From 1989 through 1995, Elton John released three albums, "Sleeping With the Past", "The One", and "Made in England" which were a radical departure from his commercially-oriented 1980s albums, and they should be regarded by his fans as among his best. Of these three, "The One" may be the most impressive of them all, since he wrote spellbinding blues and country-flavored pop ballads and rock and roll anthems, which were coupled to some of Bernie Taupin's most eloquently written lyrics. Working again with producer Chris Thomas, the producer of virtually all of his albums in the previous decade, Elton discarded much of the heavily orchestrated synthesizers which were characteristic of much of his 1980s work, emphasizing instead, a fine studio session band that included long-time associate - now musical director of the Elton John Band - guitarist Davey Johnstone, Pink Floyd guitarist David Gilmour, guitarist Adam Seymour (most recently with The Pretenders), bassist Pino Palladino (probably best known now for his recent work with The Who and John Mayer) and then relatively new band member keyboardist Guy Babylon, who had joined the Elton John Band in time for the recording session of "Sleeping With the Past". Musically, "The One" was Elton's most innovative album in the 1990s, and included not only blues and country, as well as pop and rock and roll, but also Motown/Philly Soul too. Collectively, the songs in "The One" still sound rather fresh, as if this album was released only this year, not back in 1992, constituting the John/Taupin songwriting team's best body of work until their late 2006 album "The Captain and the Kid". Without question, this album, even in its digitally remastered version (It was supervised by Elton John's original producer, Gus Dudgeon.), remains an essential Elton John CD and should belong in the collections of both fellow Elton John fans and those interested in hearing his music, but are unfamiliar with it.
"Simple Life", the album's first song, is a highly energetic rock and roll anthem that looks back briefly at Bernie's and Elton's turbulent 1980s, and though it does rely on Olle Romo's ornately layered keyboard and drum synthesizers, Elton sings with ample conviction, determined to seek the "simple life". "The One", the second - and title - song of the album, is one of the most beautifully crafted ballads from the John/Taupin songwriting team, with a drum solo from Olle Romo that sounds so convincingly like Nigel Olsson's; it was an instant classic when it was released in the United States as a chart-topping Billboard single and remains so to this day (It also remains a personal favorite of mine.); here Elton sings with ample feeling about finding "The One" great love in a man's life, with some of his best singing period. "Sweat It Out" is a less convincing, rather terse, synthesizer-flavored song, in which John's singing and songwriting are overtaken by Taupin's bitter, extremely eloquent, lyrics. "Runaway Train" is a bluesy rock and roll anthem sung convincingly by Elton and Eric Clapton, in which they seek to steer their lives "...from the errors of our ways...", using the metaphor of a runaway train as a graphically brief description of their own lives (It was co-written with Olle Romo and features a brilliant organ solo from Guy Babylon, as well as splendid guitar playing from Clapton and Davey Johnstone.). "Whitewash County" is the John/Taupin songwriting team's biting, satirical rebuke of former Ku Klux Klansman David Duke - who was running for statewide office in Louisiana at that time - set to a lively, bluegrass/country beat with some eloquent fiddling that could be from the likes of New York-based bluegrass/country/folk musicians Jay Ungar and Dotty Moore.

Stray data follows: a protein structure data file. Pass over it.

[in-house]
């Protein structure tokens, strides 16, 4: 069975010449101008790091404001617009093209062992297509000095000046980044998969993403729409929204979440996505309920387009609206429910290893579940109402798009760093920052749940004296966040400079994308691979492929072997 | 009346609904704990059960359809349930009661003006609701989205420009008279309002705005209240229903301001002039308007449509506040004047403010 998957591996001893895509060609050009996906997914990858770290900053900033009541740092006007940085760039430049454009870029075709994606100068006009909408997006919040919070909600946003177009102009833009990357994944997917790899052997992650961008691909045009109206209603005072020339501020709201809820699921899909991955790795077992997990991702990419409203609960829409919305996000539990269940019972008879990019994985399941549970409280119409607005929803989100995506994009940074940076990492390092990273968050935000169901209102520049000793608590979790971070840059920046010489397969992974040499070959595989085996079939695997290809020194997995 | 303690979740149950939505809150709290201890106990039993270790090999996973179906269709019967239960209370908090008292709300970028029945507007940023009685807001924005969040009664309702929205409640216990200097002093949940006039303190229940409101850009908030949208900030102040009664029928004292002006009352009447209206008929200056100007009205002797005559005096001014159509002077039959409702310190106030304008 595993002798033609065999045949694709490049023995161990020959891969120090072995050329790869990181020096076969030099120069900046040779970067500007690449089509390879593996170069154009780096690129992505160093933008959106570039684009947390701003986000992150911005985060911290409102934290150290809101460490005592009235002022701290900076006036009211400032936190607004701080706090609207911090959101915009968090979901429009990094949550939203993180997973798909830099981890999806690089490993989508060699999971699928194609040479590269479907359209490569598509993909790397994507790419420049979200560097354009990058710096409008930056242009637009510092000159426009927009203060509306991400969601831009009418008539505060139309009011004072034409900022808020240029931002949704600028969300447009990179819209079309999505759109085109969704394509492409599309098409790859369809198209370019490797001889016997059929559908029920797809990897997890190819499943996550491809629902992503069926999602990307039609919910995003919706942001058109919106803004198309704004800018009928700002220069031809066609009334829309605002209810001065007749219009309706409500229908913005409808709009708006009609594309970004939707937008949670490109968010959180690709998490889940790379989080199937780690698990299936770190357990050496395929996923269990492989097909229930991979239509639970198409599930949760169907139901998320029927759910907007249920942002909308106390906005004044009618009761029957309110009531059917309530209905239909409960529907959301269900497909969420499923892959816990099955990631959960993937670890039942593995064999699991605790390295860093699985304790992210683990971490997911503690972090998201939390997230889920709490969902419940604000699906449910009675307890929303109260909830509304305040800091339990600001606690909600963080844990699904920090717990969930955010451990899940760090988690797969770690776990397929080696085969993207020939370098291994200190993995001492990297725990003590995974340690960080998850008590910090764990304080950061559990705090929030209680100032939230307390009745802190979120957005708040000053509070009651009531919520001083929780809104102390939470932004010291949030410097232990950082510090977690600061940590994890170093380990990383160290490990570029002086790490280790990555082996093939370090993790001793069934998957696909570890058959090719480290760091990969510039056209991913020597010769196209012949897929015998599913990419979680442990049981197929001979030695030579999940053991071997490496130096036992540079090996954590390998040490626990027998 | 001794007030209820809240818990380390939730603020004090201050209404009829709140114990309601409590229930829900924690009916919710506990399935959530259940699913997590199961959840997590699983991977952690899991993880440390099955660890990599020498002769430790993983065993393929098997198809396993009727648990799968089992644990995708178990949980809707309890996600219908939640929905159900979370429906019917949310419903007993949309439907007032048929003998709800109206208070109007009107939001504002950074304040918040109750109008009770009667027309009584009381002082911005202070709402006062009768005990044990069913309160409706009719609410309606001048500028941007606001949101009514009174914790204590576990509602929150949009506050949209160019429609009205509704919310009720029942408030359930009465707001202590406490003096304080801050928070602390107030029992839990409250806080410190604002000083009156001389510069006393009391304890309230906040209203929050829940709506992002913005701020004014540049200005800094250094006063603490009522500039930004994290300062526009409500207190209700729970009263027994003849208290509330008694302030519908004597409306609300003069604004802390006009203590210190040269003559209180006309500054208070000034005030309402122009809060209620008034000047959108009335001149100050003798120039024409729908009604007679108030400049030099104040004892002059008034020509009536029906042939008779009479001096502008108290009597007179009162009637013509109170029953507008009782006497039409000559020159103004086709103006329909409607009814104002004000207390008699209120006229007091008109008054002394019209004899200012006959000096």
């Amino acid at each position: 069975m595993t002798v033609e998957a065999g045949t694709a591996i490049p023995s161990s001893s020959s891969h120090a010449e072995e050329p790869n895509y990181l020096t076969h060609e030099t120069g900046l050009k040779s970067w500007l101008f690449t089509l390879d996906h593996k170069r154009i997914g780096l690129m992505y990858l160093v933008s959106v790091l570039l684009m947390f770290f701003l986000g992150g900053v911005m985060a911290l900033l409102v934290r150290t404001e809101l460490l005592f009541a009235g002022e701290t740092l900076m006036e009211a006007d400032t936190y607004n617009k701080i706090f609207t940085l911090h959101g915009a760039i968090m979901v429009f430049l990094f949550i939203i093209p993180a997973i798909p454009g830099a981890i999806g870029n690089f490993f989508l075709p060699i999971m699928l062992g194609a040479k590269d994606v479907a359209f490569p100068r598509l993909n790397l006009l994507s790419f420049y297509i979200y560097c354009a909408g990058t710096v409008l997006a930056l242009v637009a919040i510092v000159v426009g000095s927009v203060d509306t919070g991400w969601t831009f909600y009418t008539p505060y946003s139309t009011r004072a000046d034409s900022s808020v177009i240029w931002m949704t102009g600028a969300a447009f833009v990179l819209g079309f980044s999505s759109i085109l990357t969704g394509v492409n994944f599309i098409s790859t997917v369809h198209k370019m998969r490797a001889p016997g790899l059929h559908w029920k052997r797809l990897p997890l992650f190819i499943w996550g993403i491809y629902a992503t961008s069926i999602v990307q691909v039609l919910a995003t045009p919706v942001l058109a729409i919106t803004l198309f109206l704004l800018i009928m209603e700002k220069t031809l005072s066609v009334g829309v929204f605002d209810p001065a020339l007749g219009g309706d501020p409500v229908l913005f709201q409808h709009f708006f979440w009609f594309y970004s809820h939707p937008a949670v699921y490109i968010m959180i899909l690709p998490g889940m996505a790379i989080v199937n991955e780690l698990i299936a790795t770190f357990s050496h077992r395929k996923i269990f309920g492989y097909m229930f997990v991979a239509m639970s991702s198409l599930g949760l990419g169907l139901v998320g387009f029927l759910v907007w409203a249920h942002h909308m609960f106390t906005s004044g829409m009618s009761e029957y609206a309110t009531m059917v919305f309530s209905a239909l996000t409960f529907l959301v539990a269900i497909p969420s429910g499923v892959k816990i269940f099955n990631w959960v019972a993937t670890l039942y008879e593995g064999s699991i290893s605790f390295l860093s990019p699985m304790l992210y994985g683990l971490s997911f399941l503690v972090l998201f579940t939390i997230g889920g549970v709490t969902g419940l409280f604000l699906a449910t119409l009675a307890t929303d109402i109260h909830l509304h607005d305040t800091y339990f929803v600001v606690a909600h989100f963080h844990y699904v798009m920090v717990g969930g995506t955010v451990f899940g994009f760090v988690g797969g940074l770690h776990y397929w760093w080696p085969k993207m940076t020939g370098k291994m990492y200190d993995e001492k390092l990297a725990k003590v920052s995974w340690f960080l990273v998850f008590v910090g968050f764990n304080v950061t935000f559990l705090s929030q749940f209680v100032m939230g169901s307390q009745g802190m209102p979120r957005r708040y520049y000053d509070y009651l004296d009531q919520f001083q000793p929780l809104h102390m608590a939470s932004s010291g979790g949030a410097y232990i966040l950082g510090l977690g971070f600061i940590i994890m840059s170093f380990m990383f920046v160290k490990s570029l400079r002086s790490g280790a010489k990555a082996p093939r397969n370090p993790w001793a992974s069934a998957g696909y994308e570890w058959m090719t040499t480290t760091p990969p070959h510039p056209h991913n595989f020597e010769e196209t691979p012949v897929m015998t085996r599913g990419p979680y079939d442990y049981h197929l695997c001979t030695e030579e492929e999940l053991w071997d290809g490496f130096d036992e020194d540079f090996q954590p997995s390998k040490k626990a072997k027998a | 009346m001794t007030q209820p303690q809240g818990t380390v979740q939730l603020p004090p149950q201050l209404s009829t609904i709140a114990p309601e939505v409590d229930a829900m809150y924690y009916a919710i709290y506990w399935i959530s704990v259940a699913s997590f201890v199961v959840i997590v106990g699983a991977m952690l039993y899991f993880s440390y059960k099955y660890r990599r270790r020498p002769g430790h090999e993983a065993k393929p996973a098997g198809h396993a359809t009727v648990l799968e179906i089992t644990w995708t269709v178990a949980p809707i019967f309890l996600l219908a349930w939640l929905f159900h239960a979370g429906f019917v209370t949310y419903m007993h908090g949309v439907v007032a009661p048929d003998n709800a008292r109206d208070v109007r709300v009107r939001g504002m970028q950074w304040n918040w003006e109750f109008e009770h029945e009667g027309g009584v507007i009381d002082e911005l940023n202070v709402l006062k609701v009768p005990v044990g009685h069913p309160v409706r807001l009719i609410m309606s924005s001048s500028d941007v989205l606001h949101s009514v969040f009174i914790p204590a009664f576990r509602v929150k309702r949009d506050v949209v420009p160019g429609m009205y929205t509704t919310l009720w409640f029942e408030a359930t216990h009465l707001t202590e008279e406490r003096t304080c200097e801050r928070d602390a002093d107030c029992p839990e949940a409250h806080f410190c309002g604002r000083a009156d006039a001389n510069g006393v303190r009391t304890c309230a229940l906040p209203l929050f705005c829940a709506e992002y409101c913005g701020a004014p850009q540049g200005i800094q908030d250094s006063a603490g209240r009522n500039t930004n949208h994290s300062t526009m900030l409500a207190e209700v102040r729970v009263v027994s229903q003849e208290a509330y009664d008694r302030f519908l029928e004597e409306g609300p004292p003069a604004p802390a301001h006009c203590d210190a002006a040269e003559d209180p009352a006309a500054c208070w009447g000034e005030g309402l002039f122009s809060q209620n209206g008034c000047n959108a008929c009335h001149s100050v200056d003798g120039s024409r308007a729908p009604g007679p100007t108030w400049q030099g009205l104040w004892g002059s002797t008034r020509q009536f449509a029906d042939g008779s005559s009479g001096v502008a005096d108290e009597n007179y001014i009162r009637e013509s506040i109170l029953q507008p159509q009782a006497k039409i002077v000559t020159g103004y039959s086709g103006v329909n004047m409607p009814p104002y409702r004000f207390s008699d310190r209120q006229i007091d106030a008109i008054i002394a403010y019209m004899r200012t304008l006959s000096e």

"When A Woman Doesn't Want You" is another country-tinged ballad that deals with the serious issues of date rape and rejection, that's yet another of this album's great songs; it features backing vocals from Kiki Dee and - then former - original Elton John Band drummer Nigel Olsson. "Emily" seems to borrow the melody of "Simple Life" in recounting the "Eleanor Rigby"-like tale of an old woman, Emily, whose friends are found now in the cemetary near her home; it's yet another fine ballad from the John/Taupin songwriting team that could have been issued as a single. "On Dark Street" is Elton John's and Bernie Taupin's Motown/Philly Soul tribute that would have been appropriate for their previous album "Sleeping With the Past", and sounds like a bitter update of "Philadelphia Freedom", with excellent background vocals again from Kiki Dee and Nigel Olsson. "Understanding Women" is another fine, feminine-oriented ballad from Elton John and Bernie Taupin, but pales in comparison with both "When A Woman Doesn't Want You", and the next song, the final original track on "The One", "The Last Song". "The Last Song", often viewed by many as the best song from this album (An assessment I agree completely with.), is the bittersweet ballad of a man dying from AIDS who is finally reconciled with his father shortly before his death; like "The One" it is yet another classic John/Taupin ballad, replete with excellent singing from "Captain Fantastic" himself. The last two songs, both bonus tracks not included in the original album release of "The One"; "Suit Of Wolves" and "Fat Boy And Ugly Girls," were released originally with the CD single "The One". This remastered version of "The One" also includes the original Patrick Demarchelier cover photograph of Elton and album design by noted fashion designer Gianni Versace, and an excellent liner notes commentary about this album's artistic importance from British music critic Peter Robinson.